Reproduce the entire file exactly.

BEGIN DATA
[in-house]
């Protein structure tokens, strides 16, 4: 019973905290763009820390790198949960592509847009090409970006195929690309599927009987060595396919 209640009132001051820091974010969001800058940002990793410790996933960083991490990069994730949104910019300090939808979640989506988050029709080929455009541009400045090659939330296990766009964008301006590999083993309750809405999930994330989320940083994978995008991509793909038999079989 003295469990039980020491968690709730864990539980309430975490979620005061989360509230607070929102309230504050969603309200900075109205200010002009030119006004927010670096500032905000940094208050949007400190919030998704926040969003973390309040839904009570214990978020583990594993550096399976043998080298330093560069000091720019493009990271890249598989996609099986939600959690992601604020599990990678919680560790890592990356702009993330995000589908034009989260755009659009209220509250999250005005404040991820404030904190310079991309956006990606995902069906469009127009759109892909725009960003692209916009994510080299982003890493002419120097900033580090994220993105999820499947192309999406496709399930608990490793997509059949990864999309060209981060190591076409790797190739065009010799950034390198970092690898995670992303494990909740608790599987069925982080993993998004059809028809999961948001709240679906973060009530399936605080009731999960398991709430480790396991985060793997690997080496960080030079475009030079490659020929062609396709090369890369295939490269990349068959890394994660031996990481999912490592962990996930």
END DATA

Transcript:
[in-house]
């Protein structure tokens, strides 16, 4: 019973905290763009820390790198949960592509847009090409970006195929690309599927009987060595396919 209640009132001051820091974010969001800058940002990793410790996933960083991490990069994730949104910019300090939808979640989506988050029709080929455009541009400045090659939330296990766009964008301006590999083993309750809405999930994330989320940083994978995008991509793909038999079989 003295469990039980020491968690709730864990539980309430975490979620005061989360509230607070929102309230504050969603309200900075109205200010002009030119006004927010670096500032905000940094208050949007400190919030998704926040969003973390309040839904009570214990978020583990594993550096399976043998080298330093560069000091720019493009990271890249598989996609099986939600959690992601604020599990990678919680560790890592990356702009993330995000589908034009989260755009659009209220509250999250005005404040991820404030904190310079991309956006990606995902069906469009127009759109892909725009960003692209916009994510080299982003890493002419120097900033580090994220993105999820499947192309999406496709399930608990490793997509059949990864999309060209981060190591076409790797190739065009010799950034390198970092690898995670992303494990909740608790599987069925982080993993998004059809028809999961948001709240679906973060009530399936605080009731999960398991709430480790396991985060793997690997080496960080030079475009030079490659020929062609396709090369890369295939490269990349068959890394994660031996990481999912490592962990996930």